LOUISVILLE, Ky. (WHAS11) -- A mother whose son was shot and later died is asking for answers from the top law enforcement officials in Metro Louisville.
Seven months after Christopher "Buddy" Jones’ death, Bonnie Jones still hears his voice every day on her voice mail.
“I promised my son from the beginning I would find out the truth, that's all I wanted,” Bonnie Jones said.
It's that promise that brought Bonnie to the Jefferson County Coroner’s Office to meet with the coroner, medical examiners and head of LMPD homicide. It was all to find out what happened on the morning of March 16, when buddy's friends dropped him off at Kosair Children's Hospital with a gunshot wound to the chest.
For the last few months police have told Bonnie there was a strong possibility Buddy shot himself but she never believed it. So when she received an autopsy report two weeks ago that stated Buddy was shot by someone else, Bonnie felt relief at first.
“I was on the phone with my whole family crying, thanking god,” Bonnie Jones said.
But her joy was short lived. After contacting authorities about the report, she was told it was a mistake. And last week the report was later changed to say the manner of death was undetermined. Doctor Darius Arabradjief issued both of those opinions.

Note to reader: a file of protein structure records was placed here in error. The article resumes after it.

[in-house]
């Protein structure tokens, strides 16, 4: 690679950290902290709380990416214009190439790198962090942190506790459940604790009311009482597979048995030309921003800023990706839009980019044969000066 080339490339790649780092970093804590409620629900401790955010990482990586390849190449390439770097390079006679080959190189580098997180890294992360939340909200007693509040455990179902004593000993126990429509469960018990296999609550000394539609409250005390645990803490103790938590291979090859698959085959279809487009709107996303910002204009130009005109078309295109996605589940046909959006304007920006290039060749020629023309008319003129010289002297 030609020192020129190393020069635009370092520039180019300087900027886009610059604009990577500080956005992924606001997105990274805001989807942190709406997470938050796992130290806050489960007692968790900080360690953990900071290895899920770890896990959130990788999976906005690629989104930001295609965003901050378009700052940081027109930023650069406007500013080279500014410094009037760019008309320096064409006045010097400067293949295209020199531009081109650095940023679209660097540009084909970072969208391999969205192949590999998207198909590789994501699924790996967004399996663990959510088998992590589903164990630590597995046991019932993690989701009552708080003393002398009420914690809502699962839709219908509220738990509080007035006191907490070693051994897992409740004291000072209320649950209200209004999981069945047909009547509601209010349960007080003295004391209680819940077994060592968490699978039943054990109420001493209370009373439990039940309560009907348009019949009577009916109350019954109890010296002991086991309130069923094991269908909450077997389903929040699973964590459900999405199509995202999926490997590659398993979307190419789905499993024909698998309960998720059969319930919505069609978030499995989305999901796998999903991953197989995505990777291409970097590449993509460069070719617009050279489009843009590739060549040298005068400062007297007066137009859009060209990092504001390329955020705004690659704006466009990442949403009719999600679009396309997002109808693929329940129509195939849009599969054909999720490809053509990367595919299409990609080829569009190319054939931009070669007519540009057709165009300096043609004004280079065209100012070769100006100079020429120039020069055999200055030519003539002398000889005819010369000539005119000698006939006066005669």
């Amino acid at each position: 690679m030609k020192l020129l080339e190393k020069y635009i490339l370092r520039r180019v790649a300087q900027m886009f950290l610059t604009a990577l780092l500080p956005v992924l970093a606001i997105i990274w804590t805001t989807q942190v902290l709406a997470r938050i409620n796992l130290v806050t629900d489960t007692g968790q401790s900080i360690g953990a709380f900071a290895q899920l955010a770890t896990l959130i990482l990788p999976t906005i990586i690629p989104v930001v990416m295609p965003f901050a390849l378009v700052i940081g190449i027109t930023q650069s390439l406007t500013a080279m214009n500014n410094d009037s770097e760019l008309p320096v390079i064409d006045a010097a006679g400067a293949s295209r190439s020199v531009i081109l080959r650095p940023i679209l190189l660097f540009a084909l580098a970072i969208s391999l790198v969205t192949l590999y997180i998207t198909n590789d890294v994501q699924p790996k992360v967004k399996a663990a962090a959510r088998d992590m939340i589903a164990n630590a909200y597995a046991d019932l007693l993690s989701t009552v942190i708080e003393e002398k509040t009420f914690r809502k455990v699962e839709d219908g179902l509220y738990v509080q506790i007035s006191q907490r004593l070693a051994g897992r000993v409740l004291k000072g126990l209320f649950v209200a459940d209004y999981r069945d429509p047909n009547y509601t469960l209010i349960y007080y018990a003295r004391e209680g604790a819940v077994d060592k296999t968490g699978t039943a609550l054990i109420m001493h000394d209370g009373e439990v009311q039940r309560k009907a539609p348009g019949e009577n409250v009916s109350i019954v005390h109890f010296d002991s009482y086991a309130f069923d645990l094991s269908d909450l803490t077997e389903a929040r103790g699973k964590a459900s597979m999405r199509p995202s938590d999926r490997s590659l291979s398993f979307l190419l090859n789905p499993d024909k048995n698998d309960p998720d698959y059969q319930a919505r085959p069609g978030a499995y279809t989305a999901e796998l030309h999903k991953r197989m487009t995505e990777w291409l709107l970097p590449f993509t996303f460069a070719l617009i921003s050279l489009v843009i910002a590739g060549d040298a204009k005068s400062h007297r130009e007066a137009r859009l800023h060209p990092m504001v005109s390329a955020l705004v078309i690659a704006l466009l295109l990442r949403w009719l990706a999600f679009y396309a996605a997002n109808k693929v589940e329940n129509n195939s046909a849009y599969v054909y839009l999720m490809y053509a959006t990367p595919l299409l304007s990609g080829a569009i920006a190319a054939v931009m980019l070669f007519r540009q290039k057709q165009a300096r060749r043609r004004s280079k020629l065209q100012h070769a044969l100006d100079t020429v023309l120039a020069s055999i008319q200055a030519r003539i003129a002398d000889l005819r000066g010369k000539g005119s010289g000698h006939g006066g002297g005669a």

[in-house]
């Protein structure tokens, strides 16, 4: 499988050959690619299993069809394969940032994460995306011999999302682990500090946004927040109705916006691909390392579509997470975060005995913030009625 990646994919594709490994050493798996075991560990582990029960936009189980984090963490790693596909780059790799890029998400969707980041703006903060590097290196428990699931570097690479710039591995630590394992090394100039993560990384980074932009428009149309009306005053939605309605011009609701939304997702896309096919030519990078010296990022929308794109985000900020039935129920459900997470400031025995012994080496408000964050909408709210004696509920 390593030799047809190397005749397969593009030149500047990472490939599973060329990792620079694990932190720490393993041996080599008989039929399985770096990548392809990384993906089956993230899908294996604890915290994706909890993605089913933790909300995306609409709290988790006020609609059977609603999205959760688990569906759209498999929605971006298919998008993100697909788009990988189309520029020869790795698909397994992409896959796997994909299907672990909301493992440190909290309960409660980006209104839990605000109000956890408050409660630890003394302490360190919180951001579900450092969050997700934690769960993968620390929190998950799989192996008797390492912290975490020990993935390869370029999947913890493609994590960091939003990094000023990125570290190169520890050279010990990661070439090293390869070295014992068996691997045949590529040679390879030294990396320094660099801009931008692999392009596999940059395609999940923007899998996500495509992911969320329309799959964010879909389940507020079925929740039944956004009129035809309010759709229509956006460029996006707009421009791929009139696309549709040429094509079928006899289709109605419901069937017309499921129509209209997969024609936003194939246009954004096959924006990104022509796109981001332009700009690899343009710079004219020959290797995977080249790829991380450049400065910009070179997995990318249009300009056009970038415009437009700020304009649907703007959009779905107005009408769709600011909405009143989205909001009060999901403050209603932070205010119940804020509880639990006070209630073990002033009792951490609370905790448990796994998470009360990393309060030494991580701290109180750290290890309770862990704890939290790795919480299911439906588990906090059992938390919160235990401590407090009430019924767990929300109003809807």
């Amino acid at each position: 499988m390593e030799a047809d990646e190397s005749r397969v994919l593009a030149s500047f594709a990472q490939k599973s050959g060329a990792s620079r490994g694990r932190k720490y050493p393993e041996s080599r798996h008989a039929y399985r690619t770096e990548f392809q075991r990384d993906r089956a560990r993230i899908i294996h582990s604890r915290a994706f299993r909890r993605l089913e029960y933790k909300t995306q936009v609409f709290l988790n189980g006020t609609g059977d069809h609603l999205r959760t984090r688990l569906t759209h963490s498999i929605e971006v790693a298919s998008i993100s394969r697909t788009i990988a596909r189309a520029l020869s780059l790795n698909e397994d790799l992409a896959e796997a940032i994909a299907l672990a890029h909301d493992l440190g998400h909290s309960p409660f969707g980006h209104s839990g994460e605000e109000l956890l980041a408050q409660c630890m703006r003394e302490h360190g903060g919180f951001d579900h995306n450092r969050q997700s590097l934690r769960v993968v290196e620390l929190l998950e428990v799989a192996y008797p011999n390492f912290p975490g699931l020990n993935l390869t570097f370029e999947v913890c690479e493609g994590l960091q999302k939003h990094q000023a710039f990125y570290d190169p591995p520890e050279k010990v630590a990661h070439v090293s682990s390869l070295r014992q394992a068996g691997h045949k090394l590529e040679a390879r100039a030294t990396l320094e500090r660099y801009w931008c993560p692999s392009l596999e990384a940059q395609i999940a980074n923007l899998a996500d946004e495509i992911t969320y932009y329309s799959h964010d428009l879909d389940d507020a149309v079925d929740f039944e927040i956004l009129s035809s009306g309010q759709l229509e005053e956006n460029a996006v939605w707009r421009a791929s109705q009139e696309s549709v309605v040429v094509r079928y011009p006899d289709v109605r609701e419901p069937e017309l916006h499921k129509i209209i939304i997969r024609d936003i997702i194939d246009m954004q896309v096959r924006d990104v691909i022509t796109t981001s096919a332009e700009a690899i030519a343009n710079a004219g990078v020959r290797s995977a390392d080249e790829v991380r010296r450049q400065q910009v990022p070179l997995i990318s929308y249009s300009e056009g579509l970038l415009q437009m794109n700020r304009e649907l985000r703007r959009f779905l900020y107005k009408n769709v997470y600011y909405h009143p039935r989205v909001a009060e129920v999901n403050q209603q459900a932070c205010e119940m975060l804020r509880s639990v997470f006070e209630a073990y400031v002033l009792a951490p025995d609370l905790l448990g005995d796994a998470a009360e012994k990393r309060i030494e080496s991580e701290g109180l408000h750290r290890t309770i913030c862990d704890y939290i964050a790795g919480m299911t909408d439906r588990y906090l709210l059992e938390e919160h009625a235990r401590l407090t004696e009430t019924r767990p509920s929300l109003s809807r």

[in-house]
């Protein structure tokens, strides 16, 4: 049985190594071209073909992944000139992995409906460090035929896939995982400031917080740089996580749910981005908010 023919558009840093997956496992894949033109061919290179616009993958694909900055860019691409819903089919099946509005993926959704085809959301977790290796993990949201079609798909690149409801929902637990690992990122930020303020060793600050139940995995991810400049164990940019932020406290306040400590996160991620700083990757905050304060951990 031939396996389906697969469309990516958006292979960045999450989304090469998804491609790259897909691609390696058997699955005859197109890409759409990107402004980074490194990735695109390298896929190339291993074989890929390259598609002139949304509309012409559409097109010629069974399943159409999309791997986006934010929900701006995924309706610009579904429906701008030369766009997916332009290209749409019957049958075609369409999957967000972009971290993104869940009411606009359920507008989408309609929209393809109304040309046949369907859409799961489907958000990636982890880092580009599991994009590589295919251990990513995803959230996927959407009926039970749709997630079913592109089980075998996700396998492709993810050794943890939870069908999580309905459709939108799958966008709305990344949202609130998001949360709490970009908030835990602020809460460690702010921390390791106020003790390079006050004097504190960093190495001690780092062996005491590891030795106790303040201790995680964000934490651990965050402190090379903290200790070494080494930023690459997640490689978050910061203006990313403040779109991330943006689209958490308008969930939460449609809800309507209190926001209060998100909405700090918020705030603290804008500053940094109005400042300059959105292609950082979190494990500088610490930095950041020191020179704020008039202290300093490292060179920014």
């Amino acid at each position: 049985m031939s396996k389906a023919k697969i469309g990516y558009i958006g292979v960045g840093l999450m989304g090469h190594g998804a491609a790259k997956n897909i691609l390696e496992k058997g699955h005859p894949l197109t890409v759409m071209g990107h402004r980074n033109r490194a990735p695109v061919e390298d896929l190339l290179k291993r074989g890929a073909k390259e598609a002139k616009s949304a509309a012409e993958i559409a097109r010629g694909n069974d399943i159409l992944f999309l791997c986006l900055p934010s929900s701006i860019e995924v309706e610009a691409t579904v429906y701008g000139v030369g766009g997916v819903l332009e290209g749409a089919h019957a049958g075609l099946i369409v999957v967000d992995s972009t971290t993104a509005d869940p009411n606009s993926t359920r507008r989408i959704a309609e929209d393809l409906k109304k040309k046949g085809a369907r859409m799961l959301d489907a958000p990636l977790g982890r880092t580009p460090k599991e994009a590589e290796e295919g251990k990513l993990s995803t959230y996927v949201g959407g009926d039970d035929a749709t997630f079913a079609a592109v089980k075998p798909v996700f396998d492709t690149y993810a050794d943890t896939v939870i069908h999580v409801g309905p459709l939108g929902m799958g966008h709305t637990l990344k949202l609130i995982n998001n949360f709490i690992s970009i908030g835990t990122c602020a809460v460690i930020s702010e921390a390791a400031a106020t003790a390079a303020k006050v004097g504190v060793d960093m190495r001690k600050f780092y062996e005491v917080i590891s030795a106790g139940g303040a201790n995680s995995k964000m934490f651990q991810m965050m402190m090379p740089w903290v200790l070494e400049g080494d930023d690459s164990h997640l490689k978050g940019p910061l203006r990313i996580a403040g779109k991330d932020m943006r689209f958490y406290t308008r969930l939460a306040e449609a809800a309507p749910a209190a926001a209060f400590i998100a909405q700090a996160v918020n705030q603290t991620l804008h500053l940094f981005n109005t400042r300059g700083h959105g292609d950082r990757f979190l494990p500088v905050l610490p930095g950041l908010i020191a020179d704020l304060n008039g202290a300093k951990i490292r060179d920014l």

“I was told they were suspecting it to be a homicide, and the findings of the autopsy were consistent with that, so I initially said it was a homicide consistent with what they were thinking,” Arabadjief, a medical examiner, said.
The 'they' Arabadjief refers to are LMPD detectives; who say all the signs initially pointed to a homicide.
The head of LMPDs homicide division, Todd Kessinger says detectives began a homicide investigation but after interviewing witnesses, they came to believe Jones may have accidentally shot himself. But LMPDs change of opinion didn't initially make it to the medical examiner which is why he ruled someone shot Buddy. He's now changed his opinion.
“I was told of the investigation and questioning of the witnesses and at that point I think there was enough there that it may be a homicide and it may not be,” Arabadjief said.
While the government agencies involved say this was a simple miscommunication.
Arabadjief said there was never any pressure or directive to amend the report to show what police finally believed happen on March 16.
For Bonnie Jones, the mix-up tugs at her heartstrings.
“This was sent to me by accident... it hurts,” Bonnie Jones said.